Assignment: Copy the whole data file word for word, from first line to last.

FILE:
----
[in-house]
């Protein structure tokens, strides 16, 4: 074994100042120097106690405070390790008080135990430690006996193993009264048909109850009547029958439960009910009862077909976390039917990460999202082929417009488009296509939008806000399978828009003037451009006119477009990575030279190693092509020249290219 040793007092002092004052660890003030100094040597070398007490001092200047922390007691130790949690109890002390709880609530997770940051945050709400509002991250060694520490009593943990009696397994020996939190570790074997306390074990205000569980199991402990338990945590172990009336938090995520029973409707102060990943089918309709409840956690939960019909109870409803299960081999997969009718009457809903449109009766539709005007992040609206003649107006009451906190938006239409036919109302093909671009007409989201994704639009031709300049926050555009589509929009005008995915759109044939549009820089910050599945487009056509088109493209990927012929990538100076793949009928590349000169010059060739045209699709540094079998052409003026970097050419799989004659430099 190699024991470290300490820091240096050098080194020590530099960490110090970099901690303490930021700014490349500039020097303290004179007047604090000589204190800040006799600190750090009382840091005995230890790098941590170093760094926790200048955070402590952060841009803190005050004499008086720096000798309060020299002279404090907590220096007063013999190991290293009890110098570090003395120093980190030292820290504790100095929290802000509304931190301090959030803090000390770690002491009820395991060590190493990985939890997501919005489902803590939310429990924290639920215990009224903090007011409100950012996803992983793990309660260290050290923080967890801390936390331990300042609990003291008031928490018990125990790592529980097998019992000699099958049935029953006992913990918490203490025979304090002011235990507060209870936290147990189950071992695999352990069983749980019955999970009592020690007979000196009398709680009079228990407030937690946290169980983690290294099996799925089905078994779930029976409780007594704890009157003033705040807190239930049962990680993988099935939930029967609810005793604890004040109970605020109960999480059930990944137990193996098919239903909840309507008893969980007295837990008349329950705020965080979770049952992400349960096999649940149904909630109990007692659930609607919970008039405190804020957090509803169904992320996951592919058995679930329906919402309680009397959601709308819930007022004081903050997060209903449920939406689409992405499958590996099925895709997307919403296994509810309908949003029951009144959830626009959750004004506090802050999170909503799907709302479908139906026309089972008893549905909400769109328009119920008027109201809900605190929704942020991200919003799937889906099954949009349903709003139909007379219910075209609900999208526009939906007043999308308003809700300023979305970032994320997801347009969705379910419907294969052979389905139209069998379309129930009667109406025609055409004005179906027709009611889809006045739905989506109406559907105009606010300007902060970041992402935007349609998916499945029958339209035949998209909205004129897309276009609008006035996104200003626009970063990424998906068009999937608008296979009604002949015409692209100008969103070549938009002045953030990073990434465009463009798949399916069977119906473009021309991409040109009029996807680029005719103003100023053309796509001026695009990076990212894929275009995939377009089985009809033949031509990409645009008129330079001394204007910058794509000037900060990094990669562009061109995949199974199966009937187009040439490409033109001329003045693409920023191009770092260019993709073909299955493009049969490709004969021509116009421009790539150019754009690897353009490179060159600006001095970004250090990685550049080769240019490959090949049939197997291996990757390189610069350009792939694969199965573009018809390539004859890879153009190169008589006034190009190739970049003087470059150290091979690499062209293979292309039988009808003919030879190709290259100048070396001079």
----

[in-house]
């Protein structure tokens, strides 16, 4: 074994100042120097106690405070390790008080135990430690006996193993009264048909109850009547029958439960009910009862077909976390039917990460999202082929417009488009296509939008806000399978828009003037451009006119477009990575030279190693092509020249290219 040793007092002092004052660890003030100094040597070398007490001092200047922390007691130790949690109890002390709880609530997770940051945050709400509002991250060694520490009593943990009696397994020996939190570790074997306390074990205000569980199991402990338990945590172990009336938090995520029973409707102060990943089918309709409840956690939960019909109870409803299960081999997969009718009457809903449109009766539709005007992040609206003649107006009451906190938006239409036919109302093909671009007409989201994704639009031709300049926050555009589509929009005008995915759109044939549009820089910050599945487009056509088109493209990927012929990538100076793949009928590349000169010059060739045209699709540094079998052409003026970097050419799989004659430099 190699024991470290300490820091240096050098080194020590530099960490110090970099901690303490930021700014490349500039020097303290004179007047604090000589204190800040006799600190750090009382840091005995230890790098941590170093760094926790200048955070402590952060841009803190005050004499008086720096000798309060020299002279404090907590220096007063013999190991290293009890110098570090003395120093980190030292820290504790100095929290802000509304931190301090959030803090000390770690002491009820395991060590190493990985939890997501919005489902803590939310429990924290639920215990009224903090007011409100950012996803992983793990309660260290050290923080967890801390936390331990300042609990003291008031928490018990125990790592529980097998019992000699099958049935029953006992913990918490203490025979304090002011235990507060209870936290147990189950071992695999352990069983749980019955999970009592020690007979000196009398709680009079228990407030937690946290169980983690290294099996799925089905078994779930029976409780007594704890009157003033705040807190239930049962990680993988099935939930029967609810005793604890004040109970605020109960999480059930990944137990193996098919239903909840309507008893969980007295837990008349329950705020965080979770049952992400349960096999649940149904909630109990007692659930609607919970008039405190804020957090509803169904992320996951592919058995679930329906919402309680009397959601709308819930007022004081903050997060209903449920939406689409992405499958590996099925895709997307919403296994509810309908949003029951009144959830626009959750004004506090802050999170909503799907709302479908139906026309089972008893549905909400769109328009119920008027109201809900605190929704942020991200919003799937889906099954949009349903709003139909007379219910075209609900999208526009939906007043999308308003809700300023979305970032994320997801347009969705379910419907294969052979389905139209069998379309129930009667109406025609055409004005179906027709009611889809006045739905989506109406559907105009606010300007902060970041992402935007349609998916499945029958339209035949998209909205004129897309276009609008006035996104200003626009970063990424998906068009999937608008296979009604002949015409692209100008969103070549938009002045953030990073990434465009463009798949399916069977119906473009021309991409040109009029996807680029005719103003100023053309796509001026695009990076990212894929275009995939377009089985009809033949031509990409645009008129330079001394204007910058794509000037900060990094990669562009061109995949199974199966009937187009040439490409033109001329003045693409920023191009770092260019993709073909299955493009049969490709004969021509116009421009790539150019754009690897353009490179060159600006001095970004250090990685550049080769240019490959090949049939197997291996990757390189610069350009792939694969199965573009018809390539004859890879153009190169008589006034190009190739970049003087470059150290091979690499062209293979292309039988009808003919030879190709290259100048070396001079």